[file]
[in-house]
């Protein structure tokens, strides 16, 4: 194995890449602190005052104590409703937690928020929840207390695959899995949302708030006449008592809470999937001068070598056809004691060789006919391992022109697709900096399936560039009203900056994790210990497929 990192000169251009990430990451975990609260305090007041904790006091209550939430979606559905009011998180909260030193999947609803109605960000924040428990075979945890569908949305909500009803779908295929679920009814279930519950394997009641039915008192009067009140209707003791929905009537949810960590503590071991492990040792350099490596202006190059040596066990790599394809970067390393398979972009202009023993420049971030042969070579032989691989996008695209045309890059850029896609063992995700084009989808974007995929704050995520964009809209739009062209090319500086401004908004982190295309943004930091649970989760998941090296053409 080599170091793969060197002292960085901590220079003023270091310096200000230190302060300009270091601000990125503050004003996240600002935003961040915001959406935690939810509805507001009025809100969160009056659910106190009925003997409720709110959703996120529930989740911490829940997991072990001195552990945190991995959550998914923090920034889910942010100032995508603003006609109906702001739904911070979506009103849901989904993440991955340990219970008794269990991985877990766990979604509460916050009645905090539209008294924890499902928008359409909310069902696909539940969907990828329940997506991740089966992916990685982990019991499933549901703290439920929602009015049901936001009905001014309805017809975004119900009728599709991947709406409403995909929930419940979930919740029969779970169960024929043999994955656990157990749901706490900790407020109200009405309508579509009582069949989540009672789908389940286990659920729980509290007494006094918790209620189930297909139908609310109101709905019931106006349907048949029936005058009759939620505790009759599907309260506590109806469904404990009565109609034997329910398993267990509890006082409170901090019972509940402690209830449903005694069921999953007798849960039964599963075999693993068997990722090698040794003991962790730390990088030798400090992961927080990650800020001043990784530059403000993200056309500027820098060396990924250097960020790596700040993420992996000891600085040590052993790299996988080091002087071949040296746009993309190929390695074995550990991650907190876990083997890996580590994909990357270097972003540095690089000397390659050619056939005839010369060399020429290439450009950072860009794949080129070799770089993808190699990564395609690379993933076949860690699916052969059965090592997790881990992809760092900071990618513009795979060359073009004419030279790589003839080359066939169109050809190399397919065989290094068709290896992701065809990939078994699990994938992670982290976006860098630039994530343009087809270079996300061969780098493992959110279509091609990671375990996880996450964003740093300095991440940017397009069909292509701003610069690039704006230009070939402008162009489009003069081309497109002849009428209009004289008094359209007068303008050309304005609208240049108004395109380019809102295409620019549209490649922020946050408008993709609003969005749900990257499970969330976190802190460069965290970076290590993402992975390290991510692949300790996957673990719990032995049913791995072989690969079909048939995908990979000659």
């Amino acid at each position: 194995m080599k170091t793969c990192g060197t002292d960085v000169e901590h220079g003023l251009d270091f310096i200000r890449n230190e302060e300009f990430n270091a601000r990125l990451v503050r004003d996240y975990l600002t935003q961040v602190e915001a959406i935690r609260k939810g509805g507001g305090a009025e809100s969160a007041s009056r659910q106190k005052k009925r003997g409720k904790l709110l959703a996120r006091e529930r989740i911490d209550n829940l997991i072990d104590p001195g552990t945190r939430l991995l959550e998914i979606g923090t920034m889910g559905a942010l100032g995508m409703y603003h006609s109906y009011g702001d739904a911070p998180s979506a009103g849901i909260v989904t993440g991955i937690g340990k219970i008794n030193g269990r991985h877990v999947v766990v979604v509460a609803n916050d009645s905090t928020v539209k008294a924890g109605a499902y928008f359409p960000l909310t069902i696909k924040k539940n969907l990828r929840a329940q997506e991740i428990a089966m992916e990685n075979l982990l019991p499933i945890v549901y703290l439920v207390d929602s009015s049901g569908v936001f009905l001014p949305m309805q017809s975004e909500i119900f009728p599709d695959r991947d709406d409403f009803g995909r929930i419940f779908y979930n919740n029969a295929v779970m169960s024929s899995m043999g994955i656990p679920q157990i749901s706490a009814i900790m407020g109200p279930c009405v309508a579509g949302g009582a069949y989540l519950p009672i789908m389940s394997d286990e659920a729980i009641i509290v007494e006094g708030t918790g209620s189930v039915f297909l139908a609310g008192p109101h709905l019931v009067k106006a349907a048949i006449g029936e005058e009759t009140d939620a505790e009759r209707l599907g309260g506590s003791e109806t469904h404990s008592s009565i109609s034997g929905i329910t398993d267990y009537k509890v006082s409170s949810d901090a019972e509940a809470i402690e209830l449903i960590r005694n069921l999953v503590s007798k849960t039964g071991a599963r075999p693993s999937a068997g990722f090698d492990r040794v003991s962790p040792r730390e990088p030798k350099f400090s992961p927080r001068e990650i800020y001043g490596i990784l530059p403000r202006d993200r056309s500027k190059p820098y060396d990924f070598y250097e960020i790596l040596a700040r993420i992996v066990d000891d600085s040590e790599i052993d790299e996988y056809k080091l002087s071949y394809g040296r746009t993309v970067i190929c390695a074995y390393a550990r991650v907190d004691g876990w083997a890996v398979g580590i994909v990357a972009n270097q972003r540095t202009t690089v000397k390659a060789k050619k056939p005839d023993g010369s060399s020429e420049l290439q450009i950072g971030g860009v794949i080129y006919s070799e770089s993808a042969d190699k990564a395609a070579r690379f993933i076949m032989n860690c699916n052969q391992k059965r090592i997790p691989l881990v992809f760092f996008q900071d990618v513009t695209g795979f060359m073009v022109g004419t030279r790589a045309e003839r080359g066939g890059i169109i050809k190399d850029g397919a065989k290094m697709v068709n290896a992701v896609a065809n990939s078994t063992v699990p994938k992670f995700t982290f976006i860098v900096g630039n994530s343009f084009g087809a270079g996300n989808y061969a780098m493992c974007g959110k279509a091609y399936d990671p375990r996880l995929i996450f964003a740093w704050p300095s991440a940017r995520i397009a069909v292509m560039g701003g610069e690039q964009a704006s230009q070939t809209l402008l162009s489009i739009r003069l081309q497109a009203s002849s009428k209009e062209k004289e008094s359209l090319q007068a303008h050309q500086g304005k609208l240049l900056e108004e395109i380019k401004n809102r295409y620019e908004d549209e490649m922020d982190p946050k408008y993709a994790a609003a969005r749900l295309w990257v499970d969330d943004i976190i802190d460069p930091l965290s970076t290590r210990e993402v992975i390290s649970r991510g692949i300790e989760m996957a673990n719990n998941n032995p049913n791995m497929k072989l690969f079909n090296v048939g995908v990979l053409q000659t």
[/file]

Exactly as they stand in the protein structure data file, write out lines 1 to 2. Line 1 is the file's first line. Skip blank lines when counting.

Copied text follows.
[in-house]
């Protein structure tokens, strides 16, 4: 194995890449602190005052104590409703937690928020929840207390695959899995949302708030006449008592809470999937001068070598056809004691060789006919391992022109697709900096399936560039009203900056994790210990497929 990192000169251009990430990451975990609260305090007041904790006091209550939430979606559905009011998180909260030193999947609803109605960000924040428990075979945890569908949305909500009803779908295929679920009814279930519950394997009641039915008192009067009140209707003791929905009537949810960590503590071991492990040792350099490596202006190059040596066990790599394809970067390393398979972009202009023993420049971030042969070579032989691989996008695209045309890059850029896609063992995700084009989808974007995929704050995520964009809209739009062209090319500086401004908004982190295309943004930091649970989760998941090296053409 080599170091793969060197002292960085901590220079003023270091310096200000230190302060300009270091601000990125503050004003996240600002935003961040915001959406935690939810509805507001009025809100969160009056659910106190009925003997409720709110959703996120529930989740911490829940997991072990001195552990945190991995959550998914923090920034889910942010100032995508603003006609109906702001739904911070979506009103849901989904993440991955340990219970008794269990991985877990766990979604509460916050009645905090539209008294924890499902928008359409909310069902696909539940969907990828329940997506991740089966992916990685982990019991499933549901703290439920929602009015049901936001009905001014309805017809975004119900009728599709991947709406409403995909929930419940979930919740029969779970169960024929043999994955656990157990749901706490900790407020109200009405309508579509009582069949989540009672789908389940286990659920729980509290007494006094918790209620189930297909139908609310109101709905019931106006349907048949029936005058009759939620505790009759599907309260506590109806469904404990009565109609034997329910398993267990509890006082409170901090019972509940402690209830449903005694069921999953007798849960039964599963075999693993068997990722090698040794003991962790730390990088030798400090992961927080990650800020001043990784530059403000993200056309500027820098060396990924250097960020790596700040993420992996000891600085040590052993790299996988080091002087071949040296746009993309190929390695074995550990991650907190876990083997890996580590994909990357270097972003540095690089000397390659050619056939005839010369060399020429290439450009950072860009794949080129070799770089993808190699990564395609690379993933076949860690699916052969059965090592997790881990992809760092900071990618513009795979060359073009004419030279790589003839080359066939169109050809190399397919065989290094068709290896992701065809990939078994699990994938992670982290976006860098630039994530343009087809270079996300061969780098493992959110279509091609990671375990996880996450964003740093300095991440940017397009069909292509701003610069690039704006230009070939402008162009489009003069081309497109002849009428209009004289008094359209007068303008050309304005609208240049108004395109380019809102295409620019549209490649922020946050408008993709609003969005749900990257499970969330976190802190460069965290970076290590993402992975390290991510692949300790996957673990719990032995049913791995072989690969079909048939995908990979000659």